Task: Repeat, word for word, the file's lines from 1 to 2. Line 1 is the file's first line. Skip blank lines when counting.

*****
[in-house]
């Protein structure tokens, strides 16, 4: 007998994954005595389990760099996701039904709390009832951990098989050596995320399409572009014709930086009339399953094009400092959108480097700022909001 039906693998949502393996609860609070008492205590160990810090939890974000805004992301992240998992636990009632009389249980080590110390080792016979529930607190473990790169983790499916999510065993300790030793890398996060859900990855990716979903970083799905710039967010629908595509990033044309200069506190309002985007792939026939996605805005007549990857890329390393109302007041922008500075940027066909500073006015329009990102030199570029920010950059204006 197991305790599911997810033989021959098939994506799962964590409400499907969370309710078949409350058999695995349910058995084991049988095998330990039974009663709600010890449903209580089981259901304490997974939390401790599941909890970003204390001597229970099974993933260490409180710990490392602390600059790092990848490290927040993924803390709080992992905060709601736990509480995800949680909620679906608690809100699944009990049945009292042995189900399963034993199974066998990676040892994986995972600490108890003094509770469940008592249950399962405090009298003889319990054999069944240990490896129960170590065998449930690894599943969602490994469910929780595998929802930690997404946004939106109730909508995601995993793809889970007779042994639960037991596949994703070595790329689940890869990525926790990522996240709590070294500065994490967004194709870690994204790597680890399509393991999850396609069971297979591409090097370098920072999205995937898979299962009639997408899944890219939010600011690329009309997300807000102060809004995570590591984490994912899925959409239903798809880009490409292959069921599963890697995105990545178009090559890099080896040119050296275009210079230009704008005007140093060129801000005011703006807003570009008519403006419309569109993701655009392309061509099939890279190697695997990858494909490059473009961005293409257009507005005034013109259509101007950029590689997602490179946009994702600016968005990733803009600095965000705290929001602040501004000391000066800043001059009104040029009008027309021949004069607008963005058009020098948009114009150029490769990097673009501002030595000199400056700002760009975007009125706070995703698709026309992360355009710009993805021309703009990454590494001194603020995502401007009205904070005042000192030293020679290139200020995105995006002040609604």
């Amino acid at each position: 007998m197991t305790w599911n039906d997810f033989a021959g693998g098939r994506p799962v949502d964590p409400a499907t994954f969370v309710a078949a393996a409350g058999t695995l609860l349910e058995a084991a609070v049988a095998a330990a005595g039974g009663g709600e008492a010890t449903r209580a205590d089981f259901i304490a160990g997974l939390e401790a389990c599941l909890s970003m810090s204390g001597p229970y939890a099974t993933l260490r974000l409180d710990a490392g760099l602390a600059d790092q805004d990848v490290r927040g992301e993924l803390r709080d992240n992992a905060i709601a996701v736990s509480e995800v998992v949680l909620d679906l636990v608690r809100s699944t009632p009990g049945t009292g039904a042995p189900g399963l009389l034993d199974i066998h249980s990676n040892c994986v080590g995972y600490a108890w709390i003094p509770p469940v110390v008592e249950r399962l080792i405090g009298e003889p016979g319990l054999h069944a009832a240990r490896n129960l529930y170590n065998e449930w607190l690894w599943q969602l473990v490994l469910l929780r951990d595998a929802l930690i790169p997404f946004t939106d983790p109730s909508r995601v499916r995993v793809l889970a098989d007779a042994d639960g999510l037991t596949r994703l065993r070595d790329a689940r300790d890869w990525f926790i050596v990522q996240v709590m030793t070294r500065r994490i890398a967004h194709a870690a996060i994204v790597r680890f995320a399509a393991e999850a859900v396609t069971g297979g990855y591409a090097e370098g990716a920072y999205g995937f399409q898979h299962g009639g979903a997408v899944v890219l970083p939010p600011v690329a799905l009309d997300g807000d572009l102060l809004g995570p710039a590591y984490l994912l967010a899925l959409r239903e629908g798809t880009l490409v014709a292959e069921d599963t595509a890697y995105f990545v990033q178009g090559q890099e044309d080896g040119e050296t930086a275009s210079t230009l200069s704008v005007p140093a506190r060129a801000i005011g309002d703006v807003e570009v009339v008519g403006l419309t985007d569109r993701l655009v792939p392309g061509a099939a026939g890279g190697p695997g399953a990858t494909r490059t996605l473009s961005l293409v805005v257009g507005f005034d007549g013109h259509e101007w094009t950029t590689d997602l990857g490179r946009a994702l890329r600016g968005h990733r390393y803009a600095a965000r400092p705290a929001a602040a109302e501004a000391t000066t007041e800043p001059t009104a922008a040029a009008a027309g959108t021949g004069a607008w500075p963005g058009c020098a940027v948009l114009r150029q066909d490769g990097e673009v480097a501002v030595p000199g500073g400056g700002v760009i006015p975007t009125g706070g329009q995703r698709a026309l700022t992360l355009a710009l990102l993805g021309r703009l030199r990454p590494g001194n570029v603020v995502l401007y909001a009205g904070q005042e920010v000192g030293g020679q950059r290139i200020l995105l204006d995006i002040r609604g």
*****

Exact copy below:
[in-house]
């Protein structure tokens, strides 16, 4: 007998994954005595389990760099996701039904709390009832951990098989050596995320399409572009014709930086009339399953094009400092959108480097700022909001 039906693998949502393996609860609070008492205590160990810090939890974000805004992301992240998992636990009632009389249980080590110390080792016979529930607190473990790169983790499916999510065993300790030793890398996060859900990855990716979903970083799905710039967010629908595509990033044309200069506190309002985007792939026939996605805005007549990857890329390393109302007041922008500075940027066909500073006015329009990102030199570029920010950059204006 197991305790599911997810033989021959098939994506799962964590409400499907969370309710078949409350058999695995349910058995084991049988095998330990039974009663709600010890449903209580089981259901304490997974939390401790599941909890970003204390001597229970099974993933260490409180710990490392602390600059790092990848490290927040993924803390709080992992905060709601736990509480995800949680909620679906608690809100699944009990049945009292042995189900399963034993199974066998990676040892994986995972600490108890003094509770469940008592249950399962405090009298003889319990054999069944240990490896129960170590065998449930690894599943969602490994469910929780595998929802930690997404946004939106109730909508995601995993793809889970007779042994639960037991596949994703070595790329689940890869990525926790990522996240709590070294500065994490967004194709870690994204790597680890399509393991999850396609069971297979591409090097370098920072999205995937898979299962009639997408899944890219939010600011690329009309997300807000102060809004995570590591984490994912899925959409239903798809880009490409292959069921599963890697995105990545178009090559890099080896040119050296275009210079230009704008005007140093060129801000005011703006807003570009008519403006419309569109993701655009392309061509099939890279190697695997990858494909490059473009961005293409257009507005005034013109259509101007950029590689997602490179946009994702600016968005990733803009600095965000705290929001602040501004000391000066800043001059009104040029009008027309021949004069607008963005058009020098948009114009150029490769990097673009501002030595000199400056700002760009975007009125706070995703698709026309992360355009710009993805021309703009990454590494001194603020995502401007009205904070005042000192030293020679290139200020995105995006002040609604």